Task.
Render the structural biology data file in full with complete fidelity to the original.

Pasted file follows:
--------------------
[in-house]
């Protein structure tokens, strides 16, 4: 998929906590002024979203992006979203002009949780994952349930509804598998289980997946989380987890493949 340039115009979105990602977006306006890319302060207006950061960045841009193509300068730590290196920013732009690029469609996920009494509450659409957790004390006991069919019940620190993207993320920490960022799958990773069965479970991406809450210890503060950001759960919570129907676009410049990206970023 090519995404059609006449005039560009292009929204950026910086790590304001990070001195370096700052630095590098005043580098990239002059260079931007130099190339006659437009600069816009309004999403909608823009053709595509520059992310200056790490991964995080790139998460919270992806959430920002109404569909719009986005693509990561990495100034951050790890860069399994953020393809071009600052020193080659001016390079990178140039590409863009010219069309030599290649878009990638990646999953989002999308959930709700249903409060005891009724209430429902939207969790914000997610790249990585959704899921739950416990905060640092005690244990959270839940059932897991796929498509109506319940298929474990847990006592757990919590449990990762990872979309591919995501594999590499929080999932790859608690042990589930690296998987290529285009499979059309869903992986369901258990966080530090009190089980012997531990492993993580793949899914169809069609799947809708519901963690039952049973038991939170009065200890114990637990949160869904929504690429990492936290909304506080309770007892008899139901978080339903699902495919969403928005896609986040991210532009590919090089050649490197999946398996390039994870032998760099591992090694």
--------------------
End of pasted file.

[in-house]
């Protein structure tokens, strides 16, 4: 998929906590002024979203992006979203002009949780994952349930509804598998289980997946989380987890493949 340039115009979105990602977006306006890319302060207006950061960045841009193509300068730590290196920013732009690029469609996920009494509450659409957790004390006991069919019940620190993207993320920490960022799958990773069965479970991406809450210890503060950001759960919570129907676009410049990206970023 090519995404059609006449005039560009292009929204950026910086790590304001990070001195370096700052630095590098005043580098990239002059260079931007130099190339006659437009600069816009309004999403909608823009053709595509520059992310200056790490991964995080790139998460919270992806959430920002109404569909719009986005693509990561990495100034951050790890860069399994953020393809071009600052020193080659001016390079990178140039590409863009010219069309030599290649878009990638990646999953989002999308959930709700249903409060005891009724209430429902939207969790914000997610790249990585959704899921739950416990905060640092005690244990959270839940059932897991796929498509109506319940298929474990847990006592757990919590449990990762990872979309591919995501594999590499929080999932790859608690042990589930690296998987290529285009499979059309869903992986369901258990966080530090009190089980012997531990492993993580793949899914169809069609799947809708519901963690039952049973038991939170009065200890114990637990949160869904929504690429990492936290909304506080309770007892008899139901978080339903699902495919969403928005896609986040991210532009590919090089050649490197999946398996390039994870032998760099591992090694």